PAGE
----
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Advocates say transgender migrant died from ICE negligence

By Sara Shayanian
Advocates say transgender migrant died from ICE negligence
Border agents patrol the San Ysidro, Calif., Port of Entry. U.S. immigration officials said a transgender migrant died in their custody of complications from HIV, while advocates say she died as a result of negligence. File Photo by Howard Shen/UPI | License Photo

May 31 (UPI) -- A transgender woman who traveled to the United States in a migrant caravan from Central America died while in U.S. custody, officials said.

U.S. Immigration and Customs Enforcement said in a statement Roxana Hernandez was detained in San Diego May 13 and later transferred to the Cibola County Correctional Center in New Mexico, where she was housed in the transgender unit.

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A day later, Hernandez was admitted to the hospital with symptoms of pneumonia, dehydration and complications associated with HIV. She remained in intensive care until her death.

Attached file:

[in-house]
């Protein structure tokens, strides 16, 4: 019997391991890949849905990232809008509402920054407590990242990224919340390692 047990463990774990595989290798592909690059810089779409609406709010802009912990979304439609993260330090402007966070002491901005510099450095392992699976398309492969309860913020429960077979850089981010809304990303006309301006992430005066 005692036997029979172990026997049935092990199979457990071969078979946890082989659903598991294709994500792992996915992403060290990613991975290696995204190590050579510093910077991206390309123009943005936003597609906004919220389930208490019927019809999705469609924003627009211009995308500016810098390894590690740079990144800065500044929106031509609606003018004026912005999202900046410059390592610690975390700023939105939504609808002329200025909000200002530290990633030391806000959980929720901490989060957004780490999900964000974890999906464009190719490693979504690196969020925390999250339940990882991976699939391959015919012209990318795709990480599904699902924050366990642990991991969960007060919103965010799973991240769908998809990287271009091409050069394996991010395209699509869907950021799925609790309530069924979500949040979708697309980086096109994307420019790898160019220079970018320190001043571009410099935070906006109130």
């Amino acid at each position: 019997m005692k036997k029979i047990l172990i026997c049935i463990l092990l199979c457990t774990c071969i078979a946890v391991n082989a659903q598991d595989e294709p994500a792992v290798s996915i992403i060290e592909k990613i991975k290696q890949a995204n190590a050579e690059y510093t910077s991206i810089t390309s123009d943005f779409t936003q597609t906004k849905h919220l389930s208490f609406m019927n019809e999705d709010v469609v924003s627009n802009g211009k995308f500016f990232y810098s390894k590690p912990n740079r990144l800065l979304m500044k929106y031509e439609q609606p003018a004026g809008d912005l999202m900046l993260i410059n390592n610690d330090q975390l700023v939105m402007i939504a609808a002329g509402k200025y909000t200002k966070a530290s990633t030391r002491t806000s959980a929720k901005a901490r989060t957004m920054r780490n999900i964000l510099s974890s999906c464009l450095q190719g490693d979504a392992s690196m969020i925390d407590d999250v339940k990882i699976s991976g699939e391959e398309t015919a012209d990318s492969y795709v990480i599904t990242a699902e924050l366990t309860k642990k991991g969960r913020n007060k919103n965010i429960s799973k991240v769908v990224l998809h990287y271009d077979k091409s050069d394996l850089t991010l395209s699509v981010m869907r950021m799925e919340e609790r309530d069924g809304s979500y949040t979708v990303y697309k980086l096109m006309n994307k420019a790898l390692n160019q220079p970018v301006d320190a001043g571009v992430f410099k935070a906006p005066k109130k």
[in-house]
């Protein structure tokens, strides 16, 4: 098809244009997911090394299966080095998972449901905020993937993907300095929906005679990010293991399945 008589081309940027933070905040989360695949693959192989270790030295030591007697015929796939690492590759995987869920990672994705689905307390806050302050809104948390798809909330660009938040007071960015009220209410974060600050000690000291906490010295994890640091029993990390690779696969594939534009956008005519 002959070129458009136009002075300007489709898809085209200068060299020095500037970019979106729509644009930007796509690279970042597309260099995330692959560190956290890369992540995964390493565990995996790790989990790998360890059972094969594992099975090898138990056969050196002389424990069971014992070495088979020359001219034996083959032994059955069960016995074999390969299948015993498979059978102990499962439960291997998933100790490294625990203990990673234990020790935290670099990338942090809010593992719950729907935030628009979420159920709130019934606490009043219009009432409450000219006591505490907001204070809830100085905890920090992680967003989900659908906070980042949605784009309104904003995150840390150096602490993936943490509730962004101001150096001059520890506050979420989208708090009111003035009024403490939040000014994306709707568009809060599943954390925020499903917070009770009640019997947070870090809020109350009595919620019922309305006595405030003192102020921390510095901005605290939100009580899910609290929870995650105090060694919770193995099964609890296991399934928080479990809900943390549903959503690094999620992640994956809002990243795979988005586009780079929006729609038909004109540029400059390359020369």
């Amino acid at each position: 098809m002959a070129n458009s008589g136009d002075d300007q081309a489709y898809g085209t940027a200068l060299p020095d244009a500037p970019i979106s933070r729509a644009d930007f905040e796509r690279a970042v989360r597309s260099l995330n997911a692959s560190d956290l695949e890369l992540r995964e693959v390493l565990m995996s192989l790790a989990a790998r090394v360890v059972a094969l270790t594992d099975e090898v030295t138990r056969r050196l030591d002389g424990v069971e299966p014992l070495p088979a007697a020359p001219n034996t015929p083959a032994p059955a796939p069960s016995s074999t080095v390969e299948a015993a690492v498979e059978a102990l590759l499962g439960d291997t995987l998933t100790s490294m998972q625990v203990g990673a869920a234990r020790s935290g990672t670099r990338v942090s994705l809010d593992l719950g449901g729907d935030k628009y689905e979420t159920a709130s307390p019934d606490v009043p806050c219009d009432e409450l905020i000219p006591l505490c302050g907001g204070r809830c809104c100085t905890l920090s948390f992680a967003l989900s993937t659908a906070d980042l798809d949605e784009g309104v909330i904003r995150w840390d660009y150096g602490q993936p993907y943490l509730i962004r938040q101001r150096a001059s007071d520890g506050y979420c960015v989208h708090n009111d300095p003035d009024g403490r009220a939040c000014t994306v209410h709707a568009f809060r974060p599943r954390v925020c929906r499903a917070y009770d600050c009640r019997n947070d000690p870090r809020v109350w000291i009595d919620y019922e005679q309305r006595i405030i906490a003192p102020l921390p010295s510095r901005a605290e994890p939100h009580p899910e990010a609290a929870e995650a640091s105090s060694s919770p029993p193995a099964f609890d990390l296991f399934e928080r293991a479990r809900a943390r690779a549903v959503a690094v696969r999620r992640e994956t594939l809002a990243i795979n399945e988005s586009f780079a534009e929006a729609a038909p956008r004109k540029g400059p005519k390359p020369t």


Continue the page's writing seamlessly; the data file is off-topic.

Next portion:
An autopsy is pending to determine the cause.

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Hernandez is the sixth detainee to die in ICE custody since Oct. 1.

Several immigrant advocacy groups, including Pueblo Sin Fronteras, Diversidad Sin Fronteras and Al Otro Lado, say Hernandez died due to negligence by immigration officials.

"During her first week in the United States, Roxy's body and spirit quickly deteriorated. Why incarcerate and torture her like this?" a joint statement by groups said.

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The groups added Hernandez was cold, lacked adequate food and medical care and was held in a cell with the lights turned on 24 hours a day.

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"All she wanted was freedom from abuse," advocacy group NewNowNext said in a tweet. "She ended up dying in ICE custody."

The agency said all detainees receive medical, dental and a mental health intake screening "within 12 hours of arriving at each detention facility," and a "full health assessment within 14 days" of entering custody. ICE also said there's access to daily sick calls and 24-hour emergency care.

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Flor Bermudez, legal director of the Transgender Law Center, said it's "alarming" the transgender community faces transphobic violence while in detention.

"Paired with the abuse we know transgender people regularly suffer in ICE detention, the death of Ms. Hernández sends the message that transgender people are disposable and do not deserve dignity, safety, or even life," TLC Deputy Director Isa Noyola said in a statement.

Hernandez had crossed into the United States at least three times before, in 2005, 2009 and 2014.

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